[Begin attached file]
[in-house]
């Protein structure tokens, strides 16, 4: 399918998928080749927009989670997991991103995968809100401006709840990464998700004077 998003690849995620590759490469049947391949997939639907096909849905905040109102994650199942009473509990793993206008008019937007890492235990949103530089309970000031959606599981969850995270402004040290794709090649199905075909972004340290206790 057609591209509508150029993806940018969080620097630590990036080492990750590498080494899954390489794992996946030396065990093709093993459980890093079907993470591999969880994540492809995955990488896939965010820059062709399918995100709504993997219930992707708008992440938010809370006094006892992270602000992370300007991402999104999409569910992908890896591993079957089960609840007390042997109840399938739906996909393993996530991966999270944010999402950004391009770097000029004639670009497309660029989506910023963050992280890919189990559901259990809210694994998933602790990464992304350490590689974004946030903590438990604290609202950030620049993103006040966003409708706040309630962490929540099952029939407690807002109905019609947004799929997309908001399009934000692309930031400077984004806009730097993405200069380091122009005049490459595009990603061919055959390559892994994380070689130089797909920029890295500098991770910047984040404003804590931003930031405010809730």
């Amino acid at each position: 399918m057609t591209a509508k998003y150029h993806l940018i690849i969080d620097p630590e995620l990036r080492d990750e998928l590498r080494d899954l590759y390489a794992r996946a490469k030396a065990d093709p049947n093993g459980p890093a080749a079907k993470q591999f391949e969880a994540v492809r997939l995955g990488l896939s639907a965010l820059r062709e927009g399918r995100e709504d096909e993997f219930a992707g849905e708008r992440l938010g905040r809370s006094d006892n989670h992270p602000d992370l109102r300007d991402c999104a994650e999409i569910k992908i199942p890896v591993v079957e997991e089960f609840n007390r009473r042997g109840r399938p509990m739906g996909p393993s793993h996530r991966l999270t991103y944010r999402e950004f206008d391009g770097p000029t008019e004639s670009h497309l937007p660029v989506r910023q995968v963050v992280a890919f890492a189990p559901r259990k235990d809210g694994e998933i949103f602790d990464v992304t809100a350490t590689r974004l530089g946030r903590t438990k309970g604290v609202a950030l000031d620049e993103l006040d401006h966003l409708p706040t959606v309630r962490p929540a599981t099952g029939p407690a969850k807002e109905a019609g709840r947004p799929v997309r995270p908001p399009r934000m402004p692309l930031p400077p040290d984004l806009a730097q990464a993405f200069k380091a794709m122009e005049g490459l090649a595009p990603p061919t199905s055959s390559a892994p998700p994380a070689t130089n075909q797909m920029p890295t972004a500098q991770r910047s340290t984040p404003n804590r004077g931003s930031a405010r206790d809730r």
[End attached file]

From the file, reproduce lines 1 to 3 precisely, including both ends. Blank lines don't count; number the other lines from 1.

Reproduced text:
[in-house]
């Protein structure tokens, strides 16, 4: 399918998928080749927009989670997991991103995968809100401006709840990464998700004077 998003690849995620590759490469049947391949997939639907096909849905905040109102994650199942009473509990793993206008008019937007890492235990949103530089309970000031959606599981969850995270402004040290794709090649199905075909972004340290206790 057609591209509508150029993806940018969080620097630590990036080492990750590498080494899954390489794992996946030396065990093709093993459980890093079907993470591999969880994540492809995955990488896939965010820059062709399918995100709504993997219930992707708008992440938010809370006094006892992270602000992370300007991402999104999409569910992908890896591993079957089960609840007390042997109840399938739906996909393993996530991966999270944010999402950004391009770097000029004639670009497309660029989506910023963050992280890919189990559901259990809210694994998933602790990464992304350490590689974004946030903590438990604290609202950030620049993103006040966003409708706040309630962490929540099952029939407690807002109905019609947004799929997309908001399009934000692309930031400077984004806009730097993405200069380091122009005049490459595009990603061919055959390559892994994380070689130089797909920029890295500098991770910047984040404003804590931003930031405010809730």
């Amino acid at each position: 399918m057609t591209a509508k998003y150029h993806l940018i690849i969080d620097p630590e995620l990036r080492d990750e998928l590498r080494d899954l590759y390489a794992r996946a490469k030396a065990d093709p049947n093993g459980p890093a080749a079907k993470q591999f391949e969880a994540v492809r997939l995955g990488l896939s639907a965010l820059r062709e927009g399918r995100e709504d096909e993997f219930a992707g849905e708008r992440l938010g905040r809370s006094d006892n989670h992270p602000d992370l109102r300007d991402c999104a994650e999409i569910k992908i199942p890896v591993v079957e997991e089960f609840n007390r009473r042997g109840r399938p509990m739906g996909p393993s793993h996530r991966l999270t991103y944010r999402e950004f206008d391009g770097p000029t008019e004639s670009h497309l937007p660029v989506r910023q995968v963050v992280a890919f890492a189990p559901r259990k235990d809210g694994e998933i949103f602790d990464v992304t809100a350490t590689r974004l530089g946030r903590t438990k309970g604290v609202a950030l000031d620049e993103l006040d401006h966003l409708p706040t959606v309630r962490p929540a599981t099952g029939p407690a969850k807002e109905a019609g709840r947004p799929v997309r995270p908001p399009r934000m402004p692309l930031p400077p040290d984004l806009a730097q990464a993405f200069k380091a794709m122009e005049g490459l090649a595009p990603p061919t199905s055959s390559a892994p998700p994380a070689t130089n075909q797909m920029p890295t972004a500098q991770r910047s340290t984040p404003n804590r004077g931003s930031a405010r206790d809730r």